Intended for healthcare professionals

Rapid response to:

Head To Head

Can we leave industry to lead efforts to improve population health? No

BMJ 2013; 346 doi: (Published 17 April 2013) Cite this as: BMJ 2013;346:f2426

Rapid Response:

Re: Can we leave industry to lead efforts to improve population health? No

The BMJ recently ran a poll asking if we can leave industry to lead efforts to improve population health (April 17th 2013). In his book ‘Bad Pharma’ Ben Goldacre asserts that research into life-styles will never have the prominence accorded to drugs because it does not have the backing of a $600 billion pharmaceutical industry (1). Reluctantly, at least in regard to physical activity I agree and find it perplexing that the UK Government has failed to even use the data it has.

Approximately 80% of GP consultations are for Long-term Conditions (LTCs). The benefits of physical activity are well known. These include helping to prevent and manage over 20 chronic conditions that impact upon the UK healthy life-expectancy (2) and an approximately 30% risk reduction in all-cause mortality. Small wonder it was described by the previous Chief Medical Officer as a ‘wonder drug’ (3). If a drug were invented that had the same effect it is hard to imagine the demand (or profit) that would ensue.

Unfortunately physical activity can be free (gardening, housework etc) or as active travel even cost-saving (4) and therefore does not have the commercial incentives afforded to pharmaceutical solutions except where it can be commercialised e.g. gyms, leisure centres etc. The lack of emphasis on active travel is emphasised by the reaction to the recent London Mayor’s Vision for Cycling by cycle campaigners. Pledging £913 million over the next 10 years to make cycling a ‘normal part of everyday life’ it was described by the London Cycle Campaign as ‘ground breaking’ and the national cycling charity CTC as ‘breathtakingly ambitious’. However, this represents approximately 1/50th of Transport for London’s annual £5 billion budget. Similarly, the Sports England Active People Survey perpetuates and reinforces this by only reporting on physical activity within Local Authorities that is “for the purpose of health, recreation, training or competition not to get from place to place” (5). Accordingly someone who cycles or walks to work everyday (known as active transport) is reported as less active than someone who plays competitive bowls once a month. Although active transport data is recorded the Active People survey, now in its seventh year, does not report it, nor release it without agreement to a data user license.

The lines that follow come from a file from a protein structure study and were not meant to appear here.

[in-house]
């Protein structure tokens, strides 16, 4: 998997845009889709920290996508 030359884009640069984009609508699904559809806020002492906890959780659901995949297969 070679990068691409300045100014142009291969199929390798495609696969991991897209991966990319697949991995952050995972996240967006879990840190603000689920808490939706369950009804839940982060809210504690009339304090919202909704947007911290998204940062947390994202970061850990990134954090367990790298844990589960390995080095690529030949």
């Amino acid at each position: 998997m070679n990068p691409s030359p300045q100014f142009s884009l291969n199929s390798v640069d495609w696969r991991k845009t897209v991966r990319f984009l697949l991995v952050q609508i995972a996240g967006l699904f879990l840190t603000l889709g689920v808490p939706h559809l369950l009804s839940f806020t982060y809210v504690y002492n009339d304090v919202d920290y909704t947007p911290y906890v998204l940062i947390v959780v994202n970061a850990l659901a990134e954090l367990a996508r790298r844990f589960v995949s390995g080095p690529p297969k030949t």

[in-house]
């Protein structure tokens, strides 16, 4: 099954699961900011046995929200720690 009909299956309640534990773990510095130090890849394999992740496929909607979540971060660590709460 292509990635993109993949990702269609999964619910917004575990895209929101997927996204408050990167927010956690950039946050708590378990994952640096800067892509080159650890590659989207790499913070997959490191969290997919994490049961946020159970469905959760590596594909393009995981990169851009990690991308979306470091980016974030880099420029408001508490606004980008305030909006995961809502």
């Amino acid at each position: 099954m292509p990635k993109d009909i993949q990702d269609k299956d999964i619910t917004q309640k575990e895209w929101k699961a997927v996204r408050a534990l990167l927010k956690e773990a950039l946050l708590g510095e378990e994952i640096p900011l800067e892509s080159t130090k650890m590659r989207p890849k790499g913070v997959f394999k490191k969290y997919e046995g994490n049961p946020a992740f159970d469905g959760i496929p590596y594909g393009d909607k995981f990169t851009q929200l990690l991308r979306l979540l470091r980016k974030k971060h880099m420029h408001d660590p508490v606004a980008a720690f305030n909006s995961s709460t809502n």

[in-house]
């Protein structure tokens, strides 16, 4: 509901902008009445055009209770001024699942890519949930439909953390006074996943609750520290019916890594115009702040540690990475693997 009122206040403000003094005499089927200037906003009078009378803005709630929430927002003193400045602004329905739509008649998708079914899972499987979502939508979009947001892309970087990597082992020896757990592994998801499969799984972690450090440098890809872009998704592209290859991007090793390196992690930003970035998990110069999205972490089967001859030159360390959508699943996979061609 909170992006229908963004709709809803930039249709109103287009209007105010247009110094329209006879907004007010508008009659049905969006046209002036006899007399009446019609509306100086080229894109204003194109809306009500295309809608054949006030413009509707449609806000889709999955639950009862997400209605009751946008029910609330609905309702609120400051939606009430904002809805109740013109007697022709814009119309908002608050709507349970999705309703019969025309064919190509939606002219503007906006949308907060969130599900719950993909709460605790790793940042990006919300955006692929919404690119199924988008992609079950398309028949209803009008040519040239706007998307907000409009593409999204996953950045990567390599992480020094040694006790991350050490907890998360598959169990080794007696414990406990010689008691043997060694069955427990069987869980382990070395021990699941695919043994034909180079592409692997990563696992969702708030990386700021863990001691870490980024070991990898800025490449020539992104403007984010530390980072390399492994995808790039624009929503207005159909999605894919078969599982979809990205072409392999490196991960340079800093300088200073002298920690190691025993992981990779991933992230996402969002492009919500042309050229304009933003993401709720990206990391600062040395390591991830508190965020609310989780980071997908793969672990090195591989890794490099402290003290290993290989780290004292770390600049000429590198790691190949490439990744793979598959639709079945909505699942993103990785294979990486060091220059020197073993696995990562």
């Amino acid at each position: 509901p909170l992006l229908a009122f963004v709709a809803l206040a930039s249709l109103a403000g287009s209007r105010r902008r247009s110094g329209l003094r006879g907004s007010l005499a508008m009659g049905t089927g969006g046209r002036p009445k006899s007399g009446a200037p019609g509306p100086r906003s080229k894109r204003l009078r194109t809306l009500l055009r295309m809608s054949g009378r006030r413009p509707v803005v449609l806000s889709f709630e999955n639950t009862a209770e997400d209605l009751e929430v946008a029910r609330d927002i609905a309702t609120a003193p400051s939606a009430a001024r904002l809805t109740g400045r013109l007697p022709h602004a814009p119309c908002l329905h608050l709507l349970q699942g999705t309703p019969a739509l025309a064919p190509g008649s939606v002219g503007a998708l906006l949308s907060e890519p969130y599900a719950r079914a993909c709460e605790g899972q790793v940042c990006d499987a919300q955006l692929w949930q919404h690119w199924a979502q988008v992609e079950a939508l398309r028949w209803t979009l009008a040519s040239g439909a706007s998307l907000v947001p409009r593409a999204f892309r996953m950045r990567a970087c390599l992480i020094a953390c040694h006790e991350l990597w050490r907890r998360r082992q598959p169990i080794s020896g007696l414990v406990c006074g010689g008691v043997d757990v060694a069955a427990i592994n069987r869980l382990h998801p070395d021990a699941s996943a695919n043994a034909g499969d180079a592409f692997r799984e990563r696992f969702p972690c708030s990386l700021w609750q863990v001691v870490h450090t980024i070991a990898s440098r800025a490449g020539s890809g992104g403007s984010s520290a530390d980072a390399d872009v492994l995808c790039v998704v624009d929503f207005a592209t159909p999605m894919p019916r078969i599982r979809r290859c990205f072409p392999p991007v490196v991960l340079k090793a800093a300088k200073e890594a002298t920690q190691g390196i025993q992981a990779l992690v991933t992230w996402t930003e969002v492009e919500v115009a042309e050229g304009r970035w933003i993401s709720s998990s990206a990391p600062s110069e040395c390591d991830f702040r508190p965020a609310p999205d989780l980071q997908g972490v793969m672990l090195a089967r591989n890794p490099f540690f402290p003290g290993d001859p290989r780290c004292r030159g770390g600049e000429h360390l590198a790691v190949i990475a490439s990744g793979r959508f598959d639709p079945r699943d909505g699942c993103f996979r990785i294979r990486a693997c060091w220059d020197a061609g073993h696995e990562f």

In terms of population health this is a missed opportunity. If you are interested in how physical activity may be incorporated into everyday life google bicycle parking at any Dutch railway station. In the face of a financial and obesity crisis this would seem to be a policy own-goal.

(1) Goldacre B. Bad Pharma. How drug companies mislead doctors and harm patients. 1st ed. London: Fourth Estate; 2012.
(2) Murray CJL, Richards MA, Newton JN. UK health performance: findings of the Global Burden of Disease Study 2010. Lancet 2013 5th March 2013;doi:10.1016/S0140-6736(13)60355-4.
(3) Department of Health. 2009 Annual Report of the Chief Medical Officer. 2010.
(4) Cavill N, Kahlmeier S, Rutter H, Racioppi F, Oja P. Economic analyses of transport infrastructure and policies including health effects related to cycling and walking: A systematic review. Transp Policy 2008 09;15(5):291-304.
(5) Sport England. Explanation of the different sport participation indicators. Available at: Accessed 10th March, 2013.

Competing interests: Reading for a Doctorate in Public Health (DrPH)

25 April 2013
Glenn Stewart
Doctoral student
Health Economics Research Group, Brunel University
Brunel University, Uxbridge, Middlesex, UB8 3PH